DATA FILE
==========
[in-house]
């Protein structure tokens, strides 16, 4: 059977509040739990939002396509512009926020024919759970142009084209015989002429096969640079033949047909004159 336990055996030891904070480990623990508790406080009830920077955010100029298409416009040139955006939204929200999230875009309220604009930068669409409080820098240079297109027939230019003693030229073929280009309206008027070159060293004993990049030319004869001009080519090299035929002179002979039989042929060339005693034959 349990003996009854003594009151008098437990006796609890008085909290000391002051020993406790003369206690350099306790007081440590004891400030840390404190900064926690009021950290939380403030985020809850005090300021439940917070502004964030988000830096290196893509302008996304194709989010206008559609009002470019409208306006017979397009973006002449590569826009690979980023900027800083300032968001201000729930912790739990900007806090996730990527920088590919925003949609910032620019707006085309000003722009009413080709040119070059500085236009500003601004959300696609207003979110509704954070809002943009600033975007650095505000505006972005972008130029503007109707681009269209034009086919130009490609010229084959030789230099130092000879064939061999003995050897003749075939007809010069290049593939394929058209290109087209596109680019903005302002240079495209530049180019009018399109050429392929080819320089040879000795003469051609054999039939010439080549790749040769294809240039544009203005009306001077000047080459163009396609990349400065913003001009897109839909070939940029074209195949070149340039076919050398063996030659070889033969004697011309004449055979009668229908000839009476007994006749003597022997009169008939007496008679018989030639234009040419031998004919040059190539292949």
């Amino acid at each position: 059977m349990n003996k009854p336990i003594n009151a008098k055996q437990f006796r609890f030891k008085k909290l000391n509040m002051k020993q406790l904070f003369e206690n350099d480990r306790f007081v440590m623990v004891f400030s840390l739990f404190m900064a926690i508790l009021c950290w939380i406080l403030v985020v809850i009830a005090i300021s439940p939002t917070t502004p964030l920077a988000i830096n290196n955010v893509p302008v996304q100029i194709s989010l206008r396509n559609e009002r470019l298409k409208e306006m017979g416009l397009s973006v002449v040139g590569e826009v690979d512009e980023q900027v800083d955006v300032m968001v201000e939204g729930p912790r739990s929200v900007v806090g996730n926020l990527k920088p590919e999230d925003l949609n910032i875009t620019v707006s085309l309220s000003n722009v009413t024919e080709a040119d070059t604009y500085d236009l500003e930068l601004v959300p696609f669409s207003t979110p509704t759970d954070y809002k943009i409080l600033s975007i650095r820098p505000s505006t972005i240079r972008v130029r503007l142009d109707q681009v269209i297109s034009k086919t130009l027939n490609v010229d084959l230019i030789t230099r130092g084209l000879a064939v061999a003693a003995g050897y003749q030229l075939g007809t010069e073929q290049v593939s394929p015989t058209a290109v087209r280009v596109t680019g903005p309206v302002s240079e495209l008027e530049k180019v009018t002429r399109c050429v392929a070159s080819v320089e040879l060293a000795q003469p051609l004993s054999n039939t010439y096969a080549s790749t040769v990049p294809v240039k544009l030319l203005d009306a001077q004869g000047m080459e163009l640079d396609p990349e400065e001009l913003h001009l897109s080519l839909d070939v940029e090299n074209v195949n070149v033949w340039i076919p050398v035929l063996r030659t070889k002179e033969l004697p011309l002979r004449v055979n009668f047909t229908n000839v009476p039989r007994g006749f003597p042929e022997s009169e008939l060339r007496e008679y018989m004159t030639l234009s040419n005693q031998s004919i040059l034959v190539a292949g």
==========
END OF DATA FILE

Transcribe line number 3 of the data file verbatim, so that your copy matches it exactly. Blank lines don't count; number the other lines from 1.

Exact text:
């Amino acid at each position: 059977m349990n003996k009854p336990i003594n009151a008098k055996q437990f006796r609890f030891k008085k909290l000391n509040m002051k020993q406790l904070f003369e206690n350099d480990r306790f007081v440590m623990v004891f400030s840390l739990f404190m900064a926690i508790l009021c950290w939380i406080l403030v985020v809850i009830a005090i300021s439940p939002t917070t502004p964030l920077a988000i830096n290196n955010v893509p302008v996304q100029i194709s989010l206008r396509n559609e009002r470019l298409k409208e306006m017979g416009l397009s973006v002449v040139g590569e826009v690979d512009e980023q900027v800083d955006v300032m968001v201000e939204g729930p912790r739990s929200v900007v806090g996730n926020l990527k920088p590919e999230d925003l949609n910032i875009t620019v707006s085309l309220s000003n722009v009413t024919e080709a040119d070059t604009y500085d236009l500003e930068l601004v959300p696609f669409s207003t979110p509704t759970d954070y809002k943009i409080l600033s975007i650095r820098p505000s505006t972005i240079r972008v130029r503007l142009d109707q681009v269209i297109s034009k086919t130009l027939n490609v010229d084959l230019i030789t230099r130092g084209l000879a064939v061999a003693a003995g050897y003749q030229l075939g007809t010069e073929q290049v593939s394929p015989t058209a290109v087209r280009v596109t680019g903005p309206v302002s240079e495209l008027e530049k180019v009018t002429r399109c050429v392929a070159s080819v320089e040879l060293a000795q003469p051609l004993s054999n039939t010439y096969a080549s790749t040769v990049p294809v240039k544009l030319l203005d009306a001077q004869g000047m080459e163009l640079d396609p990349e400065e001009l913003h001009l897109s080519l839909d070939v940029e090299n074209v195949n070149v033949w340039i076919p050398v035929l063996r030659t070889k002179e033969l004697p011309l002979r004449v055979n009668f047909t229908n000839v009476p039989r007994g006749f003597p042929e022997s009169e008939l060339r007496e008679y018989m004159t030639l234009s040419n005693q031998s004919i040059l034959v190539a292949g």